If you want to truly succeed in life, you need to get up early! The earlier, the better! While all those other slackers are getting up at 5:30 am, you’re just finishing your workout!
In which case, you need to stay up late! The later, the better! While all those other wusses are crapping out at 9:00 and 10:00, you’re just getting started, and have another 4 hours to go!
How many productivity articles have you read that extol the virtue of one time of day or another? I’ve read plenty of articles that demand I get up by at least 5:00 so I can get in a good workout (yeah, right), and then race to the office so I can get started at least an hour before everyone else does.
I’ve read a few (much fewer) articles about the virtues of staying up late because everyone else is in bed, and I can get a lot of uninterrupted work done.
And I’ve ever only read one article that says I need to follow my body’s own circadian rhythms and get up and go to sleep whenever I’m most productive. That’s the one that made the most sense.
The problem with these other articles is that they try to impose the author’s way of doing things on everyone else, because they think that it’s only a matter of making a few tiny tweaks in our lives to make everything EFFING AWESOME!
(I hate the over-the-top Tony Robbins-esque enthusiasm of these early morning greeters, but that’s a different post.)
But what authors in both camps forget is that everyone is not wired like everyone else. Not everyone is good at getting up early, and not everyone is suited for staying up late.
I hate getting up at 6:00 am, and when the alarm goes off, my sleep-addled brain tries to do the math that will allow me to sleep 20 more minutes. By the time I’ve figured it out, I’m too awake to change it.
But I know plenty of people who bound out of bed at 5:00, do a victory dance because they beat their alarm again (for the 97th day in a row), and race through their day.
Personally, I hate these people, and feel a smug sense of satisfaction when I tell them that I usually go to bed three hours before they woke up. They stare at me in bewilderment, trying to wrap their heads around how and why anyone would (or could) stay up three hours longer than their usual bedtime.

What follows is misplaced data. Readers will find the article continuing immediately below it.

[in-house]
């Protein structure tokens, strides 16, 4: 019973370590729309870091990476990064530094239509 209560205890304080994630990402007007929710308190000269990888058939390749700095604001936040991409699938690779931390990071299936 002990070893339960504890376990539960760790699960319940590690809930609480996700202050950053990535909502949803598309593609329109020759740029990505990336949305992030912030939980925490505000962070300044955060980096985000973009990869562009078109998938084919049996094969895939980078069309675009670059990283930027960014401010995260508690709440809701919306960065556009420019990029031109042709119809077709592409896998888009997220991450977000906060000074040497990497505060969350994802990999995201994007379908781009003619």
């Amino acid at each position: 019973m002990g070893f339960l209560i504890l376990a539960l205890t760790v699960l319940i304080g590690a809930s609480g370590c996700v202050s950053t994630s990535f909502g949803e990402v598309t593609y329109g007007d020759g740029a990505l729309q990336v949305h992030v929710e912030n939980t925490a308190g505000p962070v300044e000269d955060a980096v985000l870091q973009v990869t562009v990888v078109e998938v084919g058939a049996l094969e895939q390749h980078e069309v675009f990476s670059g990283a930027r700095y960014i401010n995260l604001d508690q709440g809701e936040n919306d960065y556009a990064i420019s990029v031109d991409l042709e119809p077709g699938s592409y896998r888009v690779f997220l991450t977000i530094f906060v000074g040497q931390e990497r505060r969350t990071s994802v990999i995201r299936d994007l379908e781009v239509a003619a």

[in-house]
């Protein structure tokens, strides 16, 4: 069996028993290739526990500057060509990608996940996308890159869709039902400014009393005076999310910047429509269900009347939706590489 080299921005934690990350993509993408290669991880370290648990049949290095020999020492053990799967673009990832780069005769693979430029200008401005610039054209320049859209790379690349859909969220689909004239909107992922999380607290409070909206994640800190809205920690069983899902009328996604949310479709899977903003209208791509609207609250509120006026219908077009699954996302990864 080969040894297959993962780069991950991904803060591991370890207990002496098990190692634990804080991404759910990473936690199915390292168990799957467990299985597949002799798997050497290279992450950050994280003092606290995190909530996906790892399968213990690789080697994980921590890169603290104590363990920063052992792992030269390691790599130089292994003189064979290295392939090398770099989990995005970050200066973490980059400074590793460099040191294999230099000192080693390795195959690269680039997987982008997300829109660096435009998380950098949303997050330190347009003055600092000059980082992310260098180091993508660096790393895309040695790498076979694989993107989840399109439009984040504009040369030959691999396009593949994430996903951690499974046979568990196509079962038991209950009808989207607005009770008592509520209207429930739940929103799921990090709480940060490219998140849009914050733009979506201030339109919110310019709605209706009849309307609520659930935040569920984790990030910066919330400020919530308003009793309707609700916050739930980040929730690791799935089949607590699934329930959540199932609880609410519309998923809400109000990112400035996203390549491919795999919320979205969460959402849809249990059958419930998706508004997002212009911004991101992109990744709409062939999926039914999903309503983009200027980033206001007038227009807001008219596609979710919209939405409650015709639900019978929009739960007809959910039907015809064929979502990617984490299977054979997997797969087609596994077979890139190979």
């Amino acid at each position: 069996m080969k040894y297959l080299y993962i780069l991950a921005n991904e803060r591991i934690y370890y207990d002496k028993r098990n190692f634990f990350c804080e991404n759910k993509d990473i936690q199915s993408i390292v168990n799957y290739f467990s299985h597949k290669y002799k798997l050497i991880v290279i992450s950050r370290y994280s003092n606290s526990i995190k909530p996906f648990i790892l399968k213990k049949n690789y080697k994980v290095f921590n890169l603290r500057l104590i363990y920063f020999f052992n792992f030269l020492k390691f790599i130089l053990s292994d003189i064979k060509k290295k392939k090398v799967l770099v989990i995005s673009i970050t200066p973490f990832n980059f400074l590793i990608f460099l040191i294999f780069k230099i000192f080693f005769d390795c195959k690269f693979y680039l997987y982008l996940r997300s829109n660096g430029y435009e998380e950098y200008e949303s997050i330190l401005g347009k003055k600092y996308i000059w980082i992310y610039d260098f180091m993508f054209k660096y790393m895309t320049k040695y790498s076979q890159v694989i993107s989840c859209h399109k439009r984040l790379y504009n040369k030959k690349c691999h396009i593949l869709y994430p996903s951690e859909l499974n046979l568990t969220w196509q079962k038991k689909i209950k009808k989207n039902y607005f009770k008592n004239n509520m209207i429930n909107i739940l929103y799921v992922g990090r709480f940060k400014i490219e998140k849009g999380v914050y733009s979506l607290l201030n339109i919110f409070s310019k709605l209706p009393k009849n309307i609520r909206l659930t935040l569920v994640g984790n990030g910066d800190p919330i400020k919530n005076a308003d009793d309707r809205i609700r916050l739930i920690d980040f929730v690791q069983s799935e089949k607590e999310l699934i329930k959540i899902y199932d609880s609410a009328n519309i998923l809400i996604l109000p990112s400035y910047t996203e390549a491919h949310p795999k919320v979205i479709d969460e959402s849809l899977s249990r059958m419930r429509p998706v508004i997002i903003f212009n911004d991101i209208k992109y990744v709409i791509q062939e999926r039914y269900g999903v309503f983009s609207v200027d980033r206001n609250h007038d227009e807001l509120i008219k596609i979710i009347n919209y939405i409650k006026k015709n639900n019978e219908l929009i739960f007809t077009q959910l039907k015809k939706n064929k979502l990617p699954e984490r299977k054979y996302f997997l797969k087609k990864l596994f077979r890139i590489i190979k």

Do what works for you
I’ve always been a late night guy. Ever since college, I’ve stayed up after everyone else has gone to sleep. Midnight is early for me, and I feel like I’m slacking if I go to bed by 11.
Conversely, there are people who are out of bed before 6 am, even if they’re on vacation. They think they’re wasting the day if they’re not up and rolling by then.
But here’s the thing: it doesn’t really matter. As long as you don’t have a job that requires you to be at your desk by 8:00, it doesn’t matter when you work. The only reason we have an 8 – 5 work day is because of our agricultural heritage. We worked from sun up to sun down back when we were all farmers, and the bias toward the “Protestant work ethic” — the one that says you’re wasting the day if you’re in bed past 7:00 — is still with us to this day.
For some people, they love it. Others think the early-morning enthusiasts are insane. With today’s technology and the move toward the Results Only Work Environment (ROWE), it’s beginning to matter less and less when you work, and more that you got it done.
The key is to find whatever works for you. Maybe you’re a freelancer who does your best work after dark. If that’s the case, schedule your day so most of your productive time is freed up after dinner. Stay up late, sleep in, and have breakfast at the crack of noon.
Maybe you need to squeeze in a workout, and you love the feeling of beating the sun and all normal people each morning, so you’re up at 4:30 am to go on a 30 mile ride before breakfast.
You’ve reached the age by now to know whether you’re more suited for early or late work. You know what’s better for you, when you get the most work done, and when your body starts/stops functioning at peak efficiency.
So feel free to ignore all those articles that tell you that everyone must conform to one schedule or another. Pick what works for you, and stick with it. And if you’re one of those early morning risers, let me hear from you.
Just not before 8:00 am.
Erik Deckers is the owner of Professional Blog Service, a newspaper humor columnist, and the co-author of Branding Yourself: How to Use Social Media to Invent or Reinvent Yourself and No Bullshit Social Media: The All-Business, No-Hype Guide to Social Media Marketing. His third book, The Owned Media Doctrine, will be available this summer.